11:30 GMT04 August 2020
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    During a recent drill in the New Mexico desert, US Army artillery units used targeting information given them by an Air Force F-35A to fire at their targets. The successful test reinforces the trend toward a new mission profile for the stealthy jet: that of battlefield “quarterback,” coordinating the myriad moving parts of other military assets.

    It’s a case of getting back to basics: some of the first aircraft, such as balloons and biplanes, were used primarily for artillery spotting. Now, one of the planet’s most advanced stealth aircraft has found itself doing just that.

    During an exercise last month at the Doña Ana Range in eastern New Mexico, a USAF F-35A used its wide array of sensors to feed targeting information about a mock air defense system to a unit of US Army M109A6 Paladin mobile howitzers, enabling them to fire at and destroy the target.

    “Today we are working with the Air Force and we are testing the ability of the US Army’s field artillery to receive messages from an F-35, a fifth-generation fighter jet, for possible fire missions,” Maj. William O’Neil, who directed the unit’s fire support, said in a statement carried on DVIDS. “While we are using canons today, the M109A6 Paladins, the goal is how we integrate a Tomahawk Cruise Missile and other missile units at the division level into Joint Fires.”

    During the drill, the F-35 picked out the air defense system as a target from 30,000 feet up and 30 miles away - a capability vital to ensuring the $100 million plane’s survival. The jet carries an extensive suite of both passive and active sensors designed to “soak up” the mass of signals being emitted from, as well as bouncing off of, all types of targets and potential threats, The Drive’s Warzone reported.

    Lockheed Martin press release
    The F-35's Advanced Fusion Avionics Suite

    Detecting and identifying those threats, as well as plotting a path through them for the aircraft, is a big part of how the stealthy jet ensures its survival. Further, it communicates this wealth of information to other aircraft in the skies as well as the massive Automated Logistics Information System (ALIS) database back at base, which is used to enhance the military’s awareness of the battlefield.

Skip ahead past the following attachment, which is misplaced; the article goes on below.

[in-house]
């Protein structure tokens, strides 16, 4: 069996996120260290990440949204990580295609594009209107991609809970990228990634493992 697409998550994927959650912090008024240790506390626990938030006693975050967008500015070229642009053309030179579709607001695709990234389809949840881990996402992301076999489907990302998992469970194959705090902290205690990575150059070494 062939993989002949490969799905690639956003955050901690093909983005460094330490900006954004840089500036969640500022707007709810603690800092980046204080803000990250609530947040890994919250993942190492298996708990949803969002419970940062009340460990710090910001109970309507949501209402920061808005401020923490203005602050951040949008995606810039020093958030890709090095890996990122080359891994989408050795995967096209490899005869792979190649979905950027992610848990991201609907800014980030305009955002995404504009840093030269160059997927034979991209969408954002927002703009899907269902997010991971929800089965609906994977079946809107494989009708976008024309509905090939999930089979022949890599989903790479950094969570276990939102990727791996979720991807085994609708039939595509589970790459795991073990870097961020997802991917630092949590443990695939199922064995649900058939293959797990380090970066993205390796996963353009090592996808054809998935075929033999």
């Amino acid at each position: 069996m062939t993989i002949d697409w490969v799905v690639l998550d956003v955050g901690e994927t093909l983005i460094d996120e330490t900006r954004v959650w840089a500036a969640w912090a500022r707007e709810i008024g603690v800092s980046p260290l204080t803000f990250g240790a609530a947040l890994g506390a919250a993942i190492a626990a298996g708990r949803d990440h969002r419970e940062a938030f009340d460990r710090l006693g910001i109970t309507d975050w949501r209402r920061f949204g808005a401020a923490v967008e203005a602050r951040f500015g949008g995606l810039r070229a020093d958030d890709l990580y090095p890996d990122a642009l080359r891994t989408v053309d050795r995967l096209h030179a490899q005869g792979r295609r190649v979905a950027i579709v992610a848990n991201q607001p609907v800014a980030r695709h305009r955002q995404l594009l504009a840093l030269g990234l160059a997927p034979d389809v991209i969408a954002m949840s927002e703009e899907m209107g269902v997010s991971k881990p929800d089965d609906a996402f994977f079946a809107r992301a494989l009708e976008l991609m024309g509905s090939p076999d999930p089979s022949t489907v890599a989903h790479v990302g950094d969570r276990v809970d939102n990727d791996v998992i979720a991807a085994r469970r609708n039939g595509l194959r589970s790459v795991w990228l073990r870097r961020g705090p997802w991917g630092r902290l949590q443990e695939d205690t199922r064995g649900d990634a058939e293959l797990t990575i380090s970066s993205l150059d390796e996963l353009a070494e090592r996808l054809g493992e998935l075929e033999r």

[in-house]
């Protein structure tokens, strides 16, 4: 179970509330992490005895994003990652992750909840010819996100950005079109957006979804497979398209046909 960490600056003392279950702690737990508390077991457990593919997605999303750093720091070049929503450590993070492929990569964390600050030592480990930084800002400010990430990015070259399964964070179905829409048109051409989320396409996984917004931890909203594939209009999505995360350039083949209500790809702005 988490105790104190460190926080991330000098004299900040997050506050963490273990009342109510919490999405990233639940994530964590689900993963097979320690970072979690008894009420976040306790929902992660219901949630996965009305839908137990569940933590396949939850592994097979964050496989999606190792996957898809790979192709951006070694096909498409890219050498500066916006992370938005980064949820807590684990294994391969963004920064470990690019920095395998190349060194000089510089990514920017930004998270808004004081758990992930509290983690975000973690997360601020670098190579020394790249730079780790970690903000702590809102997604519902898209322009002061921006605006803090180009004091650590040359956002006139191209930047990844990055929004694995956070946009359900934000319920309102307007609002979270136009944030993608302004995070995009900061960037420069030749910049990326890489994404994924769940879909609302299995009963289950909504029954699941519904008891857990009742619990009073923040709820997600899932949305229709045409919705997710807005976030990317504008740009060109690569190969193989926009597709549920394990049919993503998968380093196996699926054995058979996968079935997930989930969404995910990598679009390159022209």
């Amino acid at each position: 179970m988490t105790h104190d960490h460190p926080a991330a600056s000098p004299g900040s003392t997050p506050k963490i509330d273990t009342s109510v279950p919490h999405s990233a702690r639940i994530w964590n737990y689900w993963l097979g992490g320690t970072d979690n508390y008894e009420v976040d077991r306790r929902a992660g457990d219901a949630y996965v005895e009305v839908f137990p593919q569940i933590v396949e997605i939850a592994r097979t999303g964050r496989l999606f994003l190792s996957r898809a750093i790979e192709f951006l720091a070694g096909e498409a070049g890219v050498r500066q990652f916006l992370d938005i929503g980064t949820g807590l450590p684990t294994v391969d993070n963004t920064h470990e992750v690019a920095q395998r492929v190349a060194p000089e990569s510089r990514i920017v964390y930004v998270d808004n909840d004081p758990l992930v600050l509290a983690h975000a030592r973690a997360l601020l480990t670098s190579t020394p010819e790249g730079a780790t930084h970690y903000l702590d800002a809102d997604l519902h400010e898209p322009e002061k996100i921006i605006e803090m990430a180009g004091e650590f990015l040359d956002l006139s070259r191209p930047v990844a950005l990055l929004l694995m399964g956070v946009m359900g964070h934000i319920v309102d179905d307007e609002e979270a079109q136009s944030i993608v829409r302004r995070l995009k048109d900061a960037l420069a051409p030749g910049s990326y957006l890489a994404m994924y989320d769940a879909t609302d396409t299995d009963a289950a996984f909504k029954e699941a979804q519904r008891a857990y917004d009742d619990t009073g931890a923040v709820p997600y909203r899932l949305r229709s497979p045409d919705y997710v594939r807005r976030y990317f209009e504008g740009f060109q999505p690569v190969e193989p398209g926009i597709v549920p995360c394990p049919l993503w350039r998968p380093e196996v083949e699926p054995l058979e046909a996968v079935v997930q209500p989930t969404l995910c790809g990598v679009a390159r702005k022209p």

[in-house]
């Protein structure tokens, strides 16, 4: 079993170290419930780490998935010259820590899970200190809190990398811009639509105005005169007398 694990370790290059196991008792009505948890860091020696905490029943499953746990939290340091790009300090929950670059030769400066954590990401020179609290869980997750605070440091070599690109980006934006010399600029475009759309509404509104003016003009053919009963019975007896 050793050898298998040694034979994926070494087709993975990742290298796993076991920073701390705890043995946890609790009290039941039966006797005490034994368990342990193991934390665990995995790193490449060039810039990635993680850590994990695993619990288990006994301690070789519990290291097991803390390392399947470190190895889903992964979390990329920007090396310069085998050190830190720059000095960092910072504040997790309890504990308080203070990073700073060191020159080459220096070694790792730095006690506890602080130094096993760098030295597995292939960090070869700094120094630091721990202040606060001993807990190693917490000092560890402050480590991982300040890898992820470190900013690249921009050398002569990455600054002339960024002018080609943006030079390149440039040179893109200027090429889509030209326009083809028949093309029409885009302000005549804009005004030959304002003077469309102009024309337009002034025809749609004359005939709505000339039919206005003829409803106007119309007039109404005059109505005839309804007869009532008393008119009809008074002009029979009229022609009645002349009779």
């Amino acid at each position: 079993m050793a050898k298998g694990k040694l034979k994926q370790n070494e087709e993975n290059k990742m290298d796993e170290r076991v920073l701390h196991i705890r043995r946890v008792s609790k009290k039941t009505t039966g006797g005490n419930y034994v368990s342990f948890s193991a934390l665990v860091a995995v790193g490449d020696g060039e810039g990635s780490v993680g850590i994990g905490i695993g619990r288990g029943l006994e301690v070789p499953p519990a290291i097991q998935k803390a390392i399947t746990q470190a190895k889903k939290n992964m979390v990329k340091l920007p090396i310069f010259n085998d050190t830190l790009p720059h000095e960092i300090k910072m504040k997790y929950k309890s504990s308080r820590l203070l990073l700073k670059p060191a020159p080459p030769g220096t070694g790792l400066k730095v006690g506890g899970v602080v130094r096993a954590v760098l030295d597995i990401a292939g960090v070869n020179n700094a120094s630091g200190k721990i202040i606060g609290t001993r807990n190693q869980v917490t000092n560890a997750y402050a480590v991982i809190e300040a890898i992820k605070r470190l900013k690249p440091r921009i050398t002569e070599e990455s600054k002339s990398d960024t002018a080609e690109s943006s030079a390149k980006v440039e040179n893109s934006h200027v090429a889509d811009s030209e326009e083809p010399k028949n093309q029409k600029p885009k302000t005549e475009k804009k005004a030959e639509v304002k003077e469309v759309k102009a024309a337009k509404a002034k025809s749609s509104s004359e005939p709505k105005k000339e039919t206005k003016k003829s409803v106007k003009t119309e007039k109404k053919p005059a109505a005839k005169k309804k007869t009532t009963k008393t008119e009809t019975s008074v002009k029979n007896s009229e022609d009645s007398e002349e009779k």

“The F-35 has proven to be a valuable asset in a denied environment, however the work that was done has opened the door for many other airborne players to participate and help the fight,” said AIr Force Maj. Scott Portue, a pilot with the F-35 squadron that participated in the drill. “Utilizing all firepower available in a theater is mandatory for the success of our forces in any theater. Utilizing the strengths of each asset is key for both survivability and lethality.”

    That capability as a sensor sponge led US Air Force Chief of Staff General David Goldfein to tell guests at the Brookings Institution think tank back in February that the service envisioned the F-35 as a “quarterback” on the battlefield, able to “call audibles in real time.”

    “If a China or a Russia or another adversary on the globe ever were to see an F-35 inside their airspace, I would love to send them all messages with two words - ‘we're here,’” Goldfein said. "It's not ‘I'm here.’ An F-35 will never be alone."

    The November test in New Mexico was effectively proof of this principle. However, it’s not the first time that such capability has been tested: in October 2018, a US Marine Corps F-35B was able to provide targeting information for a HIMARS mobile rocket artillery system during a drill in Yuma, Arizona.

    It’s all about “sensor to shooter,” Lt. Gen. Steven R. Rudder, the Corps’ deputy commandant for aviation, told guests at the Center for Strategic & International Studies think tank.


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    US Air Force, joint drill, targeting system, sensors, Radar, artillery, M109 Paladin, F-35
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